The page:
on Oct 1, 2017 at 6:22:56 am Last Edited By Adam Lewen on Oct 1, 2017 at 6:24:04 am
Hi. Not sure this is the right forum, but Im used to this one, and the topic is so general, im not sure where to fit it...
My long time backup service Crashplan, is changing its business plan...
I am looking for advice. I need to backup my working station...
I do so by:
- using local backups manually every once in a while.
- using a cloud+local backup service that might end soon
- using Dropbox with my main work drive...
I am a small buisness situation with a lot of data to backup.
Any advice on backing up work in the general video production area is greatly appreciated!
Here's the method we've used for many years, and has done us well -
After a shoot, we copy the media from all camera/audio cards to our online media RAID for editing. At this point we have 2 copies.
Next, I run a 'backup routine' that duplicates all RAID media to a backup drive in a 2-bay swappable drive enclosure. This drive always contains a duplicate of all media currently on our media RAID. Now we have 3 copies of the media just shot.
I usually also copy all camera/audio media from a shoot to a separate archive drive also in the swappable drive enclosure. I have many of these swappable drives holding all media from jobs past. Now I have 4 copies of the current media.
The 'backup routine' mentioned above also makes a current copy of the folder that the Premiere/AE project files are in, minus any preview files. It also archives the older version of the project files instead of simply overwriting them.
After a project is completed, the entire project and it's media files are archived to the original swappable drive that I copied the media to.
Of course, during the project the project files are also continually being backed up to our CC account.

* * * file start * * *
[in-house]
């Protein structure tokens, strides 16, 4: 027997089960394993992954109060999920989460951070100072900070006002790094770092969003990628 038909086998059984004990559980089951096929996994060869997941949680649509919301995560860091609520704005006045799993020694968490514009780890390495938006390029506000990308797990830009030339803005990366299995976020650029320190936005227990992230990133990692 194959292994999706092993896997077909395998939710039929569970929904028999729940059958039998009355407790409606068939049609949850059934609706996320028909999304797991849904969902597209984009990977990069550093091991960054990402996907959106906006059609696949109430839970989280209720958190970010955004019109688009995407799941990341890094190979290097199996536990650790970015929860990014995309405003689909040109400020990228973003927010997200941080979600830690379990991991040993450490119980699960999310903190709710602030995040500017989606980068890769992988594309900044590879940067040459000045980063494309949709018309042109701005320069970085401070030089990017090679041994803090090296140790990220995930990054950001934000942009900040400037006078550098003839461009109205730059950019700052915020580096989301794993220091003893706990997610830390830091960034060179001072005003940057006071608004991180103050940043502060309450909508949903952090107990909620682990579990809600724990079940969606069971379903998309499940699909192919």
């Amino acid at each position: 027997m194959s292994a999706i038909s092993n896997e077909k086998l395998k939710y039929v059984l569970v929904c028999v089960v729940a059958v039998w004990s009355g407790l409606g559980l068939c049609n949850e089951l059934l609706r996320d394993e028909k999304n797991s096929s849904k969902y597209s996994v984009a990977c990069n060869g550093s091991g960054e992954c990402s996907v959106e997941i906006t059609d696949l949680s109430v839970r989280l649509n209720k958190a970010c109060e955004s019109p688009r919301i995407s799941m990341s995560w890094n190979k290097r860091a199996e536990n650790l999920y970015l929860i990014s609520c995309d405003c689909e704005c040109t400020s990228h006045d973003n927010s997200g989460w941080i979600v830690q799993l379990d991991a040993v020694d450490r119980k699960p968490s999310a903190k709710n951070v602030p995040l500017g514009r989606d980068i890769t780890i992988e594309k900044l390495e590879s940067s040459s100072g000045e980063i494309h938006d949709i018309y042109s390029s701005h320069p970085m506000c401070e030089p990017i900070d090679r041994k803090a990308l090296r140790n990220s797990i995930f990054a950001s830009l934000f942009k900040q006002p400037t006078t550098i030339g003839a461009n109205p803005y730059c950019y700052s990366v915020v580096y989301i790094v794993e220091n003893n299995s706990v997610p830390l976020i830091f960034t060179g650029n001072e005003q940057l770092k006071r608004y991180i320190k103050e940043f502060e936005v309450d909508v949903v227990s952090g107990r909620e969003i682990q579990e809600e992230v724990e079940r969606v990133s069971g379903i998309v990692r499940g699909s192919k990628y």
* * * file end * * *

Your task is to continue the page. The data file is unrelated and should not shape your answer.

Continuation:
At some point, when time permits, I'll also archive the entire project to a Blu-ray set. Of course, we're currently only shooting in HD - if we begin to shoot in 4k or higher, the Blu-ray archive might have to be eliminated.
Sounds a bit unwieldy, but with the automatic backup routine setup correctly, that part only requires one mouse click, and can even be run automatically.
Tape backups (yes, tape) help me sleep better at night.
First, the downside: tape drives are a expensive. LTO-7 drives cost around $5,000. But there are two big advantages. First, tape storage is relatively cheap. An LTO-7 tape holds 6TB uncompressed and costs about $100. Second, tape longevity and reliability is higher than mechanical hard drives. LTO offers a shelf-life of about 30 years.
You can still get new models of older standards like LTO-5 and LTO-6 for a lot less money. In general, LTO drives can write back one generation and read back two. That means an LTO-6 drive can write to LTO-6 media or LTO-5 media, and can read LTO-6, LTO-5, and LTO-4.
There are a number of post-oriented solutions, including BRU and YoYotta.